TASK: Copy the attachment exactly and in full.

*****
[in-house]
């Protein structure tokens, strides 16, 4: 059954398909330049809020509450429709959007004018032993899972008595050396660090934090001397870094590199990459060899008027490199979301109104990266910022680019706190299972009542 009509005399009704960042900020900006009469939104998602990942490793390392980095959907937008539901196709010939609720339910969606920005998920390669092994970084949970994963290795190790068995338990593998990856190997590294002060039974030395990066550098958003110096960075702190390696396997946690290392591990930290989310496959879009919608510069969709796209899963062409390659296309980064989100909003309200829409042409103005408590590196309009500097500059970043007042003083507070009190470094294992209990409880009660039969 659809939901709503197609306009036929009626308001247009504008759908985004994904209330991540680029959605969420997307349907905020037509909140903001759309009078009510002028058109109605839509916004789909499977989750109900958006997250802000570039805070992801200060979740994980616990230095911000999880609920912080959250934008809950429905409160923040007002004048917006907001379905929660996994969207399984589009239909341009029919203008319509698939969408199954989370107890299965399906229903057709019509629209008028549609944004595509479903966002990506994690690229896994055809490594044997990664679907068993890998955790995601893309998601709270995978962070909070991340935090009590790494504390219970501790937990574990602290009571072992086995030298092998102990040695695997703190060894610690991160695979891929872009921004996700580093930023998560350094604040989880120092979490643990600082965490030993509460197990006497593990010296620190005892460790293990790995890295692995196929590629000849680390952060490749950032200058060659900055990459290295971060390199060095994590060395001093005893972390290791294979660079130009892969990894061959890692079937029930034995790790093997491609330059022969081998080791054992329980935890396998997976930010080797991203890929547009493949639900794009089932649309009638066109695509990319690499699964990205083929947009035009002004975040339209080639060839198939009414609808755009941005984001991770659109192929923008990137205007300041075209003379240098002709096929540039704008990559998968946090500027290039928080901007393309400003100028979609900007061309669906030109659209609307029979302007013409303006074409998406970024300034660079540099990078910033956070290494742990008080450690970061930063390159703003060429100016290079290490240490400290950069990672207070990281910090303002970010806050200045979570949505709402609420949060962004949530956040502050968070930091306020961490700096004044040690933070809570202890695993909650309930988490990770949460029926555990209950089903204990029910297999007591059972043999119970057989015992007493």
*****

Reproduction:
[in-house]
């Protein structure tokens, strides 16, 4: 059954398909330049809020509450429709959007004018032993899972008595050396660090934090001397870094590199990459060899008027490199979301109104990266910022680019706190299972009542 009509005399009704960042900020900006009469939104998602990942490793390392980095959907937008539901196709010939609720339910969606920005998920390669092994970084949970994963290795190790068995338990593998990856190997590294002060039974030395990066550098958003110096960075702190390696396997946690290392591990930290989310496959879009919608510069969709796209899963062409390659296309980064989100909003309200829409042409103005408590590196309009500097500059970043007042003083507070009190470094294992209990409880009660039969 659809939901709503197609306009036929009626308001247009504008759908985004994904209330991540680029959605969420997307349907905020037509909140903001759309009078009510002028058109109605839509916004789909499977989750109900958006997250802000570039805070992801200060979740994980616990230095911000999880609920912080959250934008809950429905409160923040007002004048917006907001379905929660996994969207399984589009239909341009029919203008319509698939969408199954989370107890299965399906229903057709019509629209008028549609944004595509479903966002990506994690690229896994055809490594044997990664679907068993890998955790995601893309998601709270995978962070909070991340935090009590790494504390219970501790937990574990602290009571072992086995030298092998102990040695695997703190060894610690991160695979891929872009921004996700580093930023998560350094604040989880120092979490643990600082965490030993509460197990006497593990010296620190005892460790293990790995890295692995196929590629000849680390952060490749950032200058060659900055990459290295971060390199060095994590060395001093005893972390290791294979660079130009892969990894061959890692079937029930034995790790093997491609330059022969081998080791054992329980935890396998997976930010080797991203890929547009493949639900794009089932649309009638066109695509990319690499699964990205083929947009035009002004975040339209080639060839198939009414609808755009941005984001991770659109192929923008990137205007300041075209003379240098002709096929540039704008990559998968946090500027290039928080901007393309400003100028979609900007061309669906030109659209609307029979302007013409303006074409998406970024300034660079540099990078910033956070290494742990008080450690970061930063390159703003060429100016290079290490240490400290950069990672207070990281910090303002970010806050200045979570949505709402609420949060962004949530956040502050968070930091306020961490700096004044040690933070809570202890695993909650309930988490990770949460029926555990209950089903204990029910297999007591059972043999119970057989015992007493």